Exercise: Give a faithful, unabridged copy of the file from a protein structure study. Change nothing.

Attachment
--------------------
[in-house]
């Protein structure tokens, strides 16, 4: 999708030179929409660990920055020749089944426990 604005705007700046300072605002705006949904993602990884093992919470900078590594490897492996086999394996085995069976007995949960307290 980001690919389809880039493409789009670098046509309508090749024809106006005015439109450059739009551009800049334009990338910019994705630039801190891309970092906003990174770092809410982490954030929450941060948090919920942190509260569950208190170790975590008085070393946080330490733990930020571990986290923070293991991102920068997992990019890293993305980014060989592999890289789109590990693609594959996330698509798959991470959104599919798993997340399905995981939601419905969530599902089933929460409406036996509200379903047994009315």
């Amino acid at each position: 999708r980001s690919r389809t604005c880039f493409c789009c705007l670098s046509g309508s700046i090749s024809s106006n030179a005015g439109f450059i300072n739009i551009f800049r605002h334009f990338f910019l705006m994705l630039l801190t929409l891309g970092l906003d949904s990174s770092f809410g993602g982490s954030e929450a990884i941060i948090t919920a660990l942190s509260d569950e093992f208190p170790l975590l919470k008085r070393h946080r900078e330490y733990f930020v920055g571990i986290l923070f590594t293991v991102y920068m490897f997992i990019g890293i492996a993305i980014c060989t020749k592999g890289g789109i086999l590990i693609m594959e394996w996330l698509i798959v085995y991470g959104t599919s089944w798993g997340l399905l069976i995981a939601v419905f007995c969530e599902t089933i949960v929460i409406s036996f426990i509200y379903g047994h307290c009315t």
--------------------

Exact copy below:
[in-house]
């Protein structure tokens, strides 16, 4: 999708030179929409660990920055020749089944426990 604005705007700046300072605002705006949904993602990884093992919470900078590594490897492996086999394996085995069976007995949960307290 980001690919389809880039493409789009670098046509309508090749024809106006005015439109450059739009551009800049334009990338910019994705630039801190891309970092906003990174770092809410982490954030929450941060948090919920942190509260569950208190170790975590008085070393946080330490733990930020571990986290923070293991991102920068997992990019890293993305980014060989592999890289789109590990693609594959996330698509798959991470959104599919798993997340399905995981939601419905969530599902089933929460409406036996509200379903047994009315």
């Amino acid at each position: 999708r980001s690919r389809t604005c880039f493409c789009c705007l670098s046509g309508s700046i090749s024809s106006n030179a005015g439109f450059i300072n739009i551009f800049r605002h334009f990338f910019l705006m994705l630039l801190t929409l891309g970092l906003d949904s990174s770092f809410g993602g982490s954030e929450a990884i941060i948090t919920a660990l942190s509260d569950e093992f208190p170790l975590l919470k008085r070393h946080r900078e330490y733990f930020v920055g571990i986290l923070f590594t293991v991102y920068m490897f997992i990019g890293i492996a993305i980014c060989t020749k592999g890289g789109i086999l590990i693609m594959e394996w996330l698509i798959v085995y991470g959104t599919s089944w798993g997340l399905l069976i995981a939601v419905f007995c969530e599902t089933i949960v929460i409406s036996f426990i509200y379903g047994h307290c009315t």